Wednesday, October 25, 2006


I'm reading Dworkin's Pornography at the moment and a quotation she uses jumped out at me.

If we think talking it all out has brought us [men and women] closer together in the last few years, we have only to broach the subject of rape. Men seem incapable of understanding what rape means to a woman - the sense of total violation, or the mere threat of rape as a lifelong shadow over her freedom of movement....
The central division is between the sense of rape as an act of hostility and aggression, as women see and know and experience it, and rape as an erotic act, as fantasized by men.
(Film critic Molly Haskell, at the end of a decade of vigorous feminism in the US.)

The reason this statement jumped out at me is because in every conversation I've had with a man about rape, sexual harrassment and molestion, he will always say SOMETHING that confirms it.

Brick wall, meet head.

Tuesday, October 17, 2006

From inferiority to superiority and what it means to be male

Boys are given the impression very early on that they are supposed to be superior to girls. Comments like "you're crying/throwing/acting like a girl" which are used to insult are commonplace. All around them they see more men than women in positions of power. They associate these things with their own maleness and what it means to be male.

When it comes to interaction with girls, the vast majority of boys realise they are not remotely superior to them. This must be confusing. But instead of thinking that there must be something wrong with society, that women are being held back or oppressed in some way, they think there must be something wrong with them. They start to feel inferior. An unconscious thought process might go something like, "I'm a boy so I'm supposed to be superior to girls, but I'm obviously not. Therefore I must be like a girl and that is bad."

In order then to feel properly male and unlike a girl, the boy needs to find ways to feel superior. This often translates as "getting one over" on the girl, and carries on into adult life. An example of this is the way teenage boys boast about how many girls they've managed to shag. They will then show off about how they got the girls into bed, sharing tactics with each other. Magazines aimed at them, such as Nuts and Zoo exploit this insecure behaviour with articles such as the one explaining how to "trick" your girlfriend into having anal sex. The key word in the article is "trick". It is getting one over on her and feeling superior to her that holds the appeal.

In adult life, many men continue to believe they have to keep getting one over on women to feel that they are a real man. Pornography is so popular precisely because it shows male dominance over women. There's an added bonus if he lies to his partner about his use of pornography; he is getting one over on her. A married man who tells his girlfriend he's about to leave his wife in order to keep her around is getting one over on TWO women, and is therefore very superior and manly.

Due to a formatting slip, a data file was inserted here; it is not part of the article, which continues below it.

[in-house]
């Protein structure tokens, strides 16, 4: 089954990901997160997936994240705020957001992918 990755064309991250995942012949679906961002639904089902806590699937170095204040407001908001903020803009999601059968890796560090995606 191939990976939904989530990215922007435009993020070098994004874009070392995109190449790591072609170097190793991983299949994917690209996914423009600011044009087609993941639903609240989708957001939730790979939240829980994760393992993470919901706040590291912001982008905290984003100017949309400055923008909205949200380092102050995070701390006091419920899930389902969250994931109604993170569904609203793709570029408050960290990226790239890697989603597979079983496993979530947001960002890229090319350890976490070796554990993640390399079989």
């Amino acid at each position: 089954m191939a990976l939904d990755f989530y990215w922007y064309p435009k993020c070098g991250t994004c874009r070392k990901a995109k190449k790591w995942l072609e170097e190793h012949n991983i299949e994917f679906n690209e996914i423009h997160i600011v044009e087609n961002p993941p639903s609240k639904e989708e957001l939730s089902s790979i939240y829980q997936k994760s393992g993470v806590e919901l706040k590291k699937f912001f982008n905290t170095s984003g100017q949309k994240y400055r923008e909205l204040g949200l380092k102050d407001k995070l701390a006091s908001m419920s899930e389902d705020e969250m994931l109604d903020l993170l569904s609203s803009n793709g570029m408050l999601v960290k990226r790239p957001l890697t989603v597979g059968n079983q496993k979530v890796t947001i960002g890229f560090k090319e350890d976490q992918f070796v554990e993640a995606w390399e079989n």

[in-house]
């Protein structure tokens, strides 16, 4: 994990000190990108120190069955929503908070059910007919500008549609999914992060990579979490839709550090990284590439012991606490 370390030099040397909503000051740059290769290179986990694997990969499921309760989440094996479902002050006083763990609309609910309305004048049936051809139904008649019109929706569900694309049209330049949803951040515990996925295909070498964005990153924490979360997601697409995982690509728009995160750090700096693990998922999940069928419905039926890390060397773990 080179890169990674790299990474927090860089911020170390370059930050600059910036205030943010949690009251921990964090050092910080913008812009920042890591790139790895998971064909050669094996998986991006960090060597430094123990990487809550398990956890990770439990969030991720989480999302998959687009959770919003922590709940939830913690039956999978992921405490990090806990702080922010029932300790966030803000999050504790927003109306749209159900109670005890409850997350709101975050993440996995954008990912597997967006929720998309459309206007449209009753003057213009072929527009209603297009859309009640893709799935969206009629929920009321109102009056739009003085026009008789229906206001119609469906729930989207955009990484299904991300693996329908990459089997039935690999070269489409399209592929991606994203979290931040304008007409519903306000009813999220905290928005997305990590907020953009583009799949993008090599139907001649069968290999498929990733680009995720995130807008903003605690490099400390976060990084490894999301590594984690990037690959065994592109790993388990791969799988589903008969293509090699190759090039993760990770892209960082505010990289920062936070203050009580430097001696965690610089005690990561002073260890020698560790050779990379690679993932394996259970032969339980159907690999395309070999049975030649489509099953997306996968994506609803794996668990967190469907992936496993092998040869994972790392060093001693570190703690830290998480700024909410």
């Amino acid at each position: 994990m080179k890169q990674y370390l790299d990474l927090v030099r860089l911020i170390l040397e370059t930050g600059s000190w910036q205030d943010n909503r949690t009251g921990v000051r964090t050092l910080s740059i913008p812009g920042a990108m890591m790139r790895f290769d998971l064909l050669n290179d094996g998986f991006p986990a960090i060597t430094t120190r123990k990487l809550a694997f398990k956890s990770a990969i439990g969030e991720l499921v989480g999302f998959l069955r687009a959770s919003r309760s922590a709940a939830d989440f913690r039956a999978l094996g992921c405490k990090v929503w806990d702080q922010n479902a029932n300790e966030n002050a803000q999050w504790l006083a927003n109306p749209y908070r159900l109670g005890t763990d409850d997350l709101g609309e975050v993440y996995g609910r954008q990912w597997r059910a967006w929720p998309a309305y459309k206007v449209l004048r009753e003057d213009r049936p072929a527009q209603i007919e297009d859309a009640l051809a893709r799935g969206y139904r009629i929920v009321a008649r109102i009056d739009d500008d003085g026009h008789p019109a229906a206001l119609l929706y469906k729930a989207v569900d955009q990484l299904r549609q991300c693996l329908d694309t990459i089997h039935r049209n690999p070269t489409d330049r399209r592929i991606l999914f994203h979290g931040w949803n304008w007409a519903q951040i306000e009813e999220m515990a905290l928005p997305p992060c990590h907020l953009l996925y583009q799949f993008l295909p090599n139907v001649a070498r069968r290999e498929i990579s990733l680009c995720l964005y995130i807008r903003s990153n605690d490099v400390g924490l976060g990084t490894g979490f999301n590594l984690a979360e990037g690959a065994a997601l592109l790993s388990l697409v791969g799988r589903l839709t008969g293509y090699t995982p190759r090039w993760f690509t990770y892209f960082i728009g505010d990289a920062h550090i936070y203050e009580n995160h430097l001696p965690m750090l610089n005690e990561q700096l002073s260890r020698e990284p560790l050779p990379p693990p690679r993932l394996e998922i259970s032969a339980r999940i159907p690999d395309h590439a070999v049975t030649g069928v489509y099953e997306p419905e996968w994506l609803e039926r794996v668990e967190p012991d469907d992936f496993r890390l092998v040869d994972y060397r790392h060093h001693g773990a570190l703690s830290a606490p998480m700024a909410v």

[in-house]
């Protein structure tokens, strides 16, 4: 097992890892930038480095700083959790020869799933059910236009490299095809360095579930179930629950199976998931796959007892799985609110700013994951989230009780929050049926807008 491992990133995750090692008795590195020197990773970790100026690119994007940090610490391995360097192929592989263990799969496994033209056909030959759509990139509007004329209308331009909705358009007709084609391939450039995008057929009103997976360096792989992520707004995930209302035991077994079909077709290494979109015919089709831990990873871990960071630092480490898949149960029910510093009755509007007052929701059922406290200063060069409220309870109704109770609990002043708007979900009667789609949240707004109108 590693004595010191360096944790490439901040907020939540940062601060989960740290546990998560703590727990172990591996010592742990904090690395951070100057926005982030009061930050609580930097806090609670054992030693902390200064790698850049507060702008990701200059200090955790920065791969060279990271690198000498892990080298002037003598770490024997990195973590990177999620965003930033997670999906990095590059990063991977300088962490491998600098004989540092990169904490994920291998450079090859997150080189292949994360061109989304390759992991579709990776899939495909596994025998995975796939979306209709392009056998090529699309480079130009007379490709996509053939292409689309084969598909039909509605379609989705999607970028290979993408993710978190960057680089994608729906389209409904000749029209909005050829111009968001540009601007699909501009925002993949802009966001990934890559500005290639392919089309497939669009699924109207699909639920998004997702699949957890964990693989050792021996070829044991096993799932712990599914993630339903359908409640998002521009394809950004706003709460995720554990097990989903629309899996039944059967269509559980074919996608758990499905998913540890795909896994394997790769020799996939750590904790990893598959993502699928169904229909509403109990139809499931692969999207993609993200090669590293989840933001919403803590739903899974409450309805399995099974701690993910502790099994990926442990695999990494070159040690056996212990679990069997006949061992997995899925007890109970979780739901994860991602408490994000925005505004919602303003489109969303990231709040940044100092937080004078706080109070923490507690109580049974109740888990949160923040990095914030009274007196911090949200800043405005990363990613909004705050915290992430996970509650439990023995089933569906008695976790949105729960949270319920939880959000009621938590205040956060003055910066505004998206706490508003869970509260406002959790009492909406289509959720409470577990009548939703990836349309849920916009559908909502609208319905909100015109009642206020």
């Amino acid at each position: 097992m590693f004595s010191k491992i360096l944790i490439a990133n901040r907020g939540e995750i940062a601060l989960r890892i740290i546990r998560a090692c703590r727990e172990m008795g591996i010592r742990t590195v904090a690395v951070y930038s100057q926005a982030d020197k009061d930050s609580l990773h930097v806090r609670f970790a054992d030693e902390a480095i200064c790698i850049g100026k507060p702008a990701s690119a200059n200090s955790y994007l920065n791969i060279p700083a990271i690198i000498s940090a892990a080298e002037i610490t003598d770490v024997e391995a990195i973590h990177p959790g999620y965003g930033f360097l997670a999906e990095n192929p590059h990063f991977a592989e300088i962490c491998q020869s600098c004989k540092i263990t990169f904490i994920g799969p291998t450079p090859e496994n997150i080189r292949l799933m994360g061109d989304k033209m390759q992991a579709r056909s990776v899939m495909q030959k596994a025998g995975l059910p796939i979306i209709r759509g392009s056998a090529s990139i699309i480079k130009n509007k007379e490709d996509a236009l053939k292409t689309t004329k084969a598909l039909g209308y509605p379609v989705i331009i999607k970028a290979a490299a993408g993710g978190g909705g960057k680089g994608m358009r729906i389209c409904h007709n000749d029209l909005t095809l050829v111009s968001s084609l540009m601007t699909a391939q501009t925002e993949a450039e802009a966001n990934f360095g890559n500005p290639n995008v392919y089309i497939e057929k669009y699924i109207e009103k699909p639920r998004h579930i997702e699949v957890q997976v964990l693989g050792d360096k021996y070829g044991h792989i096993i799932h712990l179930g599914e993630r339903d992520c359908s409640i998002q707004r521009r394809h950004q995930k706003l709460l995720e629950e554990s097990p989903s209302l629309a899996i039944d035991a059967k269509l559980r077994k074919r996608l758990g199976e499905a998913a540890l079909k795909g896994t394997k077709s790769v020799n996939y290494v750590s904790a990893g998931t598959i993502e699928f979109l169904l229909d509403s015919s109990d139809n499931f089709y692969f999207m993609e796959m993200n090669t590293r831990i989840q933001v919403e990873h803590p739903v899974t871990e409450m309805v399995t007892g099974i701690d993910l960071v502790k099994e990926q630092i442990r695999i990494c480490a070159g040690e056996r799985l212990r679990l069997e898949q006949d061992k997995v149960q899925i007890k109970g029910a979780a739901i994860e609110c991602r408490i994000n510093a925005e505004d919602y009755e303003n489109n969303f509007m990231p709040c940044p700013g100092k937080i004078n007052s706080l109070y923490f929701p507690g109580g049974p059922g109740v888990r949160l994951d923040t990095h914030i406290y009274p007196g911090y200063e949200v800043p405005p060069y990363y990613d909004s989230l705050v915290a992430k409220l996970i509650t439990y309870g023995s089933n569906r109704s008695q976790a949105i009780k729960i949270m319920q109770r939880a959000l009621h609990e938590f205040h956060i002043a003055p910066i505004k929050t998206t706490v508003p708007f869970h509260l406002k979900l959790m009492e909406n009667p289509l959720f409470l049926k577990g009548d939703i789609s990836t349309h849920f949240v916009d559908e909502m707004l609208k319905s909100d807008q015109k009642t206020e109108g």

Often men need to lie about something, however small, in their relationships with women. Perhaps they put a bet on a horse (which puts me in mind of Fawlty Towers! I digress) when they know their partner doesn't like it, just to have a secret from her. Or they go to the pub and tell her they are somewhere else, seemlingly for the sake of it. The deceit is all that's needed to feel superior.

When a man's identity is so tied up in proving his superiority over women (this applies to gay men also, but it manifests in different ways) there will never be complete trust between the sexes. It is also one of the factors that reinforces the subordination of women. We're trapped in a loop and the only way of changing it is through educating children about the real reasons for womens' inferior status in society. Educate them about that thing called patricarchy.

Parents have a particular responsiblity. A friend of mine recently overheard a man say to his son "you're crying like a girl".

Stop it. Just stop it.

Monday, October 16, 2006

Pro-feminist man = gay?

I was talking to a female friend of mine recently who is single and looking. She may well be coming to the Reclaim The Night march and I said, "Well, it's unlikely you're going to randomly meet a decent guy in the pub or in the street, but there might be some at the RTN rally." She said something like, "but won't a lot of them be gay?"

During a conversation with a feminist friend of mine and Man With A Bald Head, I was joking about organising his social life around feminist events and he came out with, "I'm a gay icon!" Feminist friend and I were like, "whaddy'a mean gay?"